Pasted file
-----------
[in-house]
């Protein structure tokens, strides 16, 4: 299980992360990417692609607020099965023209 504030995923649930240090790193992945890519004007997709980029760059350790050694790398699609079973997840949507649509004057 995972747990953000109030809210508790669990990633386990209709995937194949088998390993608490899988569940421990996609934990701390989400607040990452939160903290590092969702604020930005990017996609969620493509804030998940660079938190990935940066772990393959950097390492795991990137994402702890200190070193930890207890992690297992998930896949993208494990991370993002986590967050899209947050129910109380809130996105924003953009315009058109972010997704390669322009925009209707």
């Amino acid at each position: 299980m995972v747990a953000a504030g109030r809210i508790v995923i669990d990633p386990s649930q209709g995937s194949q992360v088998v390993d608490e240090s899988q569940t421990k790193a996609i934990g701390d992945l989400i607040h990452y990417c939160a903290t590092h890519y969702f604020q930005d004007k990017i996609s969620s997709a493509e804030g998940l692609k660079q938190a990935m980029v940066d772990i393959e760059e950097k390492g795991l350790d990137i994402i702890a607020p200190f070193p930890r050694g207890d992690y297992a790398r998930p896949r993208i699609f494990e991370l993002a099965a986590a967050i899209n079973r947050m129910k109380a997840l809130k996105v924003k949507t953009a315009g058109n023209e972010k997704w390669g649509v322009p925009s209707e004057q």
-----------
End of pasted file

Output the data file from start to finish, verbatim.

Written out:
[in-house]
């Protein structure tokens, strides 16, 4: 299980992360990417692609607020099965023209 504030995923649930240090790193992945890519004007997709980029760059350790050694790398699609079973997840949507649509004057 995972747990953000109030809210508790669990990633386990209709995937194949088998390993608490899988569940421990996609934990701390989400607040990452939160903290590092969702604020930005990017996609969620493509804030998940660079938190990935940066772990393959950097390492795991990137994402702890200190070193930890207890992690297992998930896949993208494990991370993002986590967050899209947050129910109380809130996105924003953009315009058109972010997704390669322009925009209707």
């Amino acid at each position: 299980m995972v747990a953000a504030g109030r809210i508790v995923i669990d990633p386990s649930q209709g995937s194949q992360v088998v390993d608490e240090s899988q569940t421990k790193a996609i934990g701390d992945l989400i607040h990452y990417c939160a903290t590092h890519y969702f604020q930005d004007k990017i996609s969620s997709a493509e804030g998940l692609k660079q938190a990935m980029v940066d772990i393959e760059e950097k390492g795991l350790d990137i994402i702890a607020p200190f070193p930890r050694g207890d992690y297992a790398r998930p896949r993208i699609f494990e991370l993002a099965a986590a967050i899209n079973r947050m129910k109380a997840l809130k996105v924003k949507t953009a315009g058109n023209e972010k997704w390669g649509v322009p925009s209707e004057q």